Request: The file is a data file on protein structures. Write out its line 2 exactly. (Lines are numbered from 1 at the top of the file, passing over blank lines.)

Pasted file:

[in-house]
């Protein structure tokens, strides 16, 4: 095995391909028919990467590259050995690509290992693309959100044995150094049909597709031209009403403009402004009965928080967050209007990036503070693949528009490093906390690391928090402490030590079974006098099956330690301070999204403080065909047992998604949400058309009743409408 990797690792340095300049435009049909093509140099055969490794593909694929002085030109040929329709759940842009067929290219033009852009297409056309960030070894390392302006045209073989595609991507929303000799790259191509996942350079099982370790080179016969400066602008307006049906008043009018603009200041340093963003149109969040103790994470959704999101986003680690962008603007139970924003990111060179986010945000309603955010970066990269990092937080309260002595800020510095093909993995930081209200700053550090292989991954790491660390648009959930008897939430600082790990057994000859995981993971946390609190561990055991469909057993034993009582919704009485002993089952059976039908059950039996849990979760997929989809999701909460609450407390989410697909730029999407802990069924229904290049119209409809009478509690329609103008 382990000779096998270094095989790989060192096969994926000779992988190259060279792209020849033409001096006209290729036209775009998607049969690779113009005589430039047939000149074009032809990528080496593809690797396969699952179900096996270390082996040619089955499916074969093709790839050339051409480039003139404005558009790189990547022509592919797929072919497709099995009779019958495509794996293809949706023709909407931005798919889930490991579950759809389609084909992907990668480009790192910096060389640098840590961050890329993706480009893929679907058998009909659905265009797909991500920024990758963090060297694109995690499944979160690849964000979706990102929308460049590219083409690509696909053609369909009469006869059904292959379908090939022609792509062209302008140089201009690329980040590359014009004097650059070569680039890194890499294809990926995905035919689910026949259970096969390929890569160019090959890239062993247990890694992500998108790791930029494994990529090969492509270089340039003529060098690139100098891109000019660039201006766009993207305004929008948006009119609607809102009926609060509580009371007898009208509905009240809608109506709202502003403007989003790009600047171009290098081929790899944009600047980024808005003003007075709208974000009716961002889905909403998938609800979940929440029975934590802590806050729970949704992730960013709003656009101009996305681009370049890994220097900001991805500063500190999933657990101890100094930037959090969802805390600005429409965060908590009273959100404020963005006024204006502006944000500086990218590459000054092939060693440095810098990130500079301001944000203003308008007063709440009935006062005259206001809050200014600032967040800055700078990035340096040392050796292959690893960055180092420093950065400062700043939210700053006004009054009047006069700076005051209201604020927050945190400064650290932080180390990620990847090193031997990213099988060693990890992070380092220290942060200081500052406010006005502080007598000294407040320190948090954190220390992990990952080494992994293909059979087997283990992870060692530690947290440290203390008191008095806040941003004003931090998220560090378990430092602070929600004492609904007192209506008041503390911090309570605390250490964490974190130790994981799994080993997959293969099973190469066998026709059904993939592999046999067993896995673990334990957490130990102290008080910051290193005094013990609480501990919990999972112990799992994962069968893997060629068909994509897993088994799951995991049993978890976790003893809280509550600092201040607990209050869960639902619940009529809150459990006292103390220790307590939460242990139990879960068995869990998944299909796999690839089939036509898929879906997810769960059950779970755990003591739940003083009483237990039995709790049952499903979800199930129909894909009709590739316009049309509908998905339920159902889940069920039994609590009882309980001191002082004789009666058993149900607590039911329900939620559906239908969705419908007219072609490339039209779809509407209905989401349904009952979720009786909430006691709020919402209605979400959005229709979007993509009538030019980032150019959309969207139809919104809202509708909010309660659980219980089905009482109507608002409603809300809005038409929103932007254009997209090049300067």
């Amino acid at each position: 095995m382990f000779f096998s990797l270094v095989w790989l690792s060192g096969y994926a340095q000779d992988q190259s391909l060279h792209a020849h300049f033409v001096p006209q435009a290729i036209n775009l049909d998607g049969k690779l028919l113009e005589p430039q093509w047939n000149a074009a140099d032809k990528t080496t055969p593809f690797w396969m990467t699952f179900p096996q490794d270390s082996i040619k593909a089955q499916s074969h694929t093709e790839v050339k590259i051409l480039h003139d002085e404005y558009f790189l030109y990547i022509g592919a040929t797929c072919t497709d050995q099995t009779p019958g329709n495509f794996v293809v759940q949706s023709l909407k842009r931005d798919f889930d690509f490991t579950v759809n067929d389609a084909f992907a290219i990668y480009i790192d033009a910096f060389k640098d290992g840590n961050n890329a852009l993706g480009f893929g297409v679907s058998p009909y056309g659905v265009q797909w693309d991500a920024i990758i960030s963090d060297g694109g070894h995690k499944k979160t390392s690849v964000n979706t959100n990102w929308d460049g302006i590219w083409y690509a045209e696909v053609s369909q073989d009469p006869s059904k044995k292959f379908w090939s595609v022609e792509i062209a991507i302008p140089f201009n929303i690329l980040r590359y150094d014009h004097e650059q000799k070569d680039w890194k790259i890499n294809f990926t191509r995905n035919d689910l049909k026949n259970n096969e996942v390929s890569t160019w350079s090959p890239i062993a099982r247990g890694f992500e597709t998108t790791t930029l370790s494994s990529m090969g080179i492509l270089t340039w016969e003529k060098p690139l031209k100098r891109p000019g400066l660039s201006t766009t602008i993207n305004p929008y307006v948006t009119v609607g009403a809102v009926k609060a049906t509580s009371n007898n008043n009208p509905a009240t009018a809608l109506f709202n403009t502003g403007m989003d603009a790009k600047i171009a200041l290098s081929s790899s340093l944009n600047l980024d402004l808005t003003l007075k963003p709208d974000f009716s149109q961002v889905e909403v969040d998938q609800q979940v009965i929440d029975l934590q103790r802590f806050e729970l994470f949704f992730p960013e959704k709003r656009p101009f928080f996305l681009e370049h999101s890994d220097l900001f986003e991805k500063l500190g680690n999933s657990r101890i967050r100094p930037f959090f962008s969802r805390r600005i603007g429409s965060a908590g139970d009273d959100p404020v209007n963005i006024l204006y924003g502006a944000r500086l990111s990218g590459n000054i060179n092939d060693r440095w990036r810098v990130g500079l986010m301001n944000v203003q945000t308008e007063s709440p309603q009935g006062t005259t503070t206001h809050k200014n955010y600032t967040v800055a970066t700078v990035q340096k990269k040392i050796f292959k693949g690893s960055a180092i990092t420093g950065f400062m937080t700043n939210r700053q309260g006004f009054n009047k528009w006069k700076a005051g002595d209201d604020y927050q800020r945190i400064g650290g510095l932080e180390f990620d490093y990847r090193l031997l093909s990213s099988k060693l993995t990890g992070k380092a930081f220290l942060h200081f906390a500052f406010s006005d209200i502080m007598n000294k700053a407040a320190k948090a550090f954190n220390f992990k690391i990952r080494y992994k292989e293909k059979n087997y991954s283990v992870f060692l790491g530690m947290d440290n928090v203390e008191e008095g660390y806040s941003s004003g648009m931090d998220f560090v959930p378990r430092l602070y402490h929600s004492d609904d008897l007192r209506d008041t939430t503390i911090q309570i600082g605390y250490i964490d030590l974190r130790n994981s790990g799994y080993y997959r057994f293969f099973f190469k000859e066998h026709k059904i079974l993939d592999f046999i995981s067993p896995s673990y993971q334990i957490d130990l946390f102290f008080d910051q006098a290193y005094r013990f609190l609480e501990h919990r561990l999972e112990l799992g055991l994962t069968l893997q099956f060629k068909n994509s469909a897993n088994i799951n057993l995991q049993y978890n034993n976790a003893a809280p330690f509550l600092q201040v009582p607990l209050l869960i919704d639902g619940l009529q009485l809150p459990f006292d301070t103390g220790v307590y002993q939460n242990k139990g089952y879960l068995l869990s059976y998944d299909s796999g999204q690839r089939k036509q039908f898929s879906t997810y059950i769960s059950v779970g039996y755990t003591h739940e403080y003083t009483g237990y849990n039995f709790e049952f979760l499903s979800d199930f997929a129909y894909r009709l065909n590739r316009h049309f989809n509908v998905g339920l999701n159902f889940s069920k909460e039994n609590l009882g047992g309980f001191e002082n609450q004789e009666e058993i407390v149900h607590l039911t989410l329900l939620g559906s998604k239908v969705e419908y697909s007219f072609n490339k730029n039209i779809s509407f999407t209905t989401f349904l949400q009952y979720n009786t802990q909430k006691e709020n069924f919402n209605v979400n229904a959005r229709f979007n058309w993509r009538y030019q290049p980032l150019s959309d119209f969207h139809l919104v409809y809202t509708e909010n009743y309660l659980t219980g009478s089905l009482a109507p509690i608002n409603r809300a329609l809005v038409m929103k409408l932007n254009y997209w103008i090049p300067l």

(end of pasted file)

């Protein structure tokens, strides 16, 4: 095995391909028919990467590259050995690509290992693309959100044995150094049909597709031209009403403009402004009965928080967050209007990036503070693949528009490093906390690391928090402490030590079974006098099956330690301070999204403080065909047992998604949400058309009743409408 990797690792340095300049435009049909093509140099055969490794593909694929002085030109040929329709759940842009067929290219033009852009297409056309960030070894390392302006045209073989595609991507929303000799790259191509996942350079099982370790080179016969400066602008307006049906008043009018603009200041340093963003149109969040103790994470959704999101986003680690962008603007139970924003990111060179986010945000309603955010970066990269990092937080309260002595800020510095093909993995930081209200700053550090292989991954790491660390648009959930008897939430600082790990057994000859995981993971946390609190561990055991469909057993034993009582919704009485002993089952059976039908059950039996849990979760997929989809999701909460609450407390989410697909730029999407802990069924229904290049119209409809009478509690329609103008 382990000779096998270094095989790989060192096969994926000779992988190259060279792209020849033409001096006209290729036209775009998607049969690779113009005589430039047939000149074009032809990528080496593809690797396969699952179900096996270390082996040619089955499916074969093709790839050339051409480039003139404005558009790189990547022509592919797929072919497709099995009779019958495509794996293809949706023709909407931005798919889930490991579950759809389609084909992907990668480009790192910096060389640098840590961050890329993706480009893929679907058998009909659905265009797909991500920024990758963090060297694109995690499944979160690849964000979706990102929308460049590219083409690509696909053609369909009469006869059904292959379908090939022609792509062209302008140089201009690329980040590359014009004097650059070569680039890194890499294809990926995905035919689910026949259970096969390929890569160019090959890239062993247990890694992500998108790791930029494994990529090969492509270089340039003529060098690139100098891109000019660039201006766009993207305004929008948006009119609607809102009926609060509580009371007898009208509905009240809608109506709202502003403007989003790009600047171009290098081929790899944009600047980024808005003003007075709208974000009716961002889905909403998938609800979940929440029975934590802590806050729970949704992730960013709003656009101009996305681009370049890994220097900001991805500063500190999933657990101890100094930037959090969802805390600005429409965060908590009273959100404020963005006024204006502006944000500086990218590459000054092939060693440095810098990130500079301001944000203003308008007063709440009935006062005259206001809050200014600032967040800055700078990035340096040392050796292959690893960055180092420093950065400062700043939210700053006004009054009047006069700076005051209201604020927050945190400064650290932080180390990620990847090193031997990213099988060693990890992070380092220290942060200081500052406010006005502080007598000294407040320190948090954190220390992990990952080494992994293909059979087997283990992870060692530690947290440290203390008191008095806040941003004003931090998220560090378990430092602070929600004492609904007192209506008041503390911090309570605390250490964490974190130790994981799994080993997959293969099973190469066998026709059904993939592999046999067993896995673990334990957490130990102290008080910051290193005094013990609480501990919990999972112990799992994962069968893997060629068909994509897993088994799951995991049993978890976790003893809280509550600092201040607990209050869960639902619940009529809150459990006292103390220790307590939460242990139990879960068995869990998944299909796999690839089939036509898929879906997810769960059950779970755990003591739940003083009483237990039995709790049952499903979800199930129909894909009709590739316009049309509908998905339920159902889940069920039994609590009882309980001191002082004789009666058993149900607590039911329900939620559906239908969705419908007219072609490339039209779809509407209905989401349904009952979720009786909430006691709020919402209605979400959005229709979007993509009538030019980032150019959309969207139809919104809202509708909010309660659980219980089905009482109507608002409603809300809005038409929103932007254009997209090049300067």